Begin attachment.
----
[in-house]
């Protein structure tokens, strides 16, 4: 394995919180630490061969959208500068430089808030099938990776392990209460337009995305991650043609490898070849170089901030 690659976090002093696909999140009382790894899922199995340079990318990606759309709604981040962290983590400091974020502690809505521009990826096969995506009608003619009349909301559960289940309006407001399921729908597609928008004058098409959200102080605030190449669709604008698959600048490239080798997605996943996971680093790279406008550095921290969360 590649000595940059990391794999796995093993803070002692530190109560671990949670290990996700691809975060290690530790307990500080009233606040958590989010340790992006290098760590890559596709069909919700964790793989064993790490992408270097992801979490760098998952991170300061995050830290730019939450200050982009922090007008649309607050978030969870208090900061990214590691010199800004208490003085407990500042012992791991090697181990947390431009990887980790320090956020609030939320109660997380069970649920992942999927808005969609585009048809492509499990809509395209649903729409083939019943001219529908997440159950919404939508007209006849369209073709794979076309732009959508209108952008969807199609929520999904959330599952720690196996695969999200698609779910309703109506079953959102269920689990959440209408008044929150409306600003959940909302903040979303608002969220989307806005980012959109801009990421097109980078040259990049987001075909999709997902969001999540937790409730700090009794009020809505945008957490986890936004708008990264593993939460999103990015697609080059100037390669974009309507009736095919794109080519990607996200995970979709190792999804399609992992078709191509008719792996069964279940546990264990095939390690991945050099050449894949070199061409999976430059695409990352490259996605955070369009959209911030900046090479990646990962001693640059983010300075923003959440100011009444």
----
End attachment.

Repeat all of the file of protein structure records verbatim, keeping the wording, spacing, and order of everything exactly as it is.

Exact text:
[in-house]
């Protein structure tokens, strides 16, 4: 394995919180630490061969959208500068430089808030099938990776392990209460337009995305991650043609490898070849170089901030 690659976090002093696909999140009382790894899922199995340079990318990606759309709604981040962290983590400091974020502690809505521009990826096969995506009608003619009349909301559960289940309006407001399921729908597609928008004058098409959200102080605030190449669709604008698959600048490239080798997605996943996971680093790279406008550095921290969360 590649000595940059990391794999796995093993803070002692530190109560671990949670290990996700691809975060290690530790307990500080009233606040958590989010340790992006290098760590890559596709069909919700964790793989064993790490992408270097992801979490760098998952991170300061995050830290730019939450200050982009922090007008649309607050978030969870208090900061990214590691010199800004208490003085407990500042012992791991090697181990947390431009990887980790320090956020609030939320109660997380069970649920992942999927808005969609585009048809492509499990809509395209649903729409083939019943001219529908997440159950919404939508007209006849369209073709794979076309732009959508209108952008969807199609929520999904959330599952720690196996695969999200698609779910309703109506079953959102269920689990959440209408008044929150409306600003959940909302903040979303608002969220989307806005980012959109801009990421097109980078040259990049987001075909999709997902969001999540937790409730700090009794009020809505945008957490986890936004708008990264593993939460999103990015697609080059100037390669974009309507009736095919794109080519990607996200995970979709190792999804399609992992078709191509008719792996069964279940546990264990095939390690991945050099050449894949070199061409999976430059695409990352490259996605955070369009959209911030900046090479990646990962001693640059983010300075923003959440100011009444």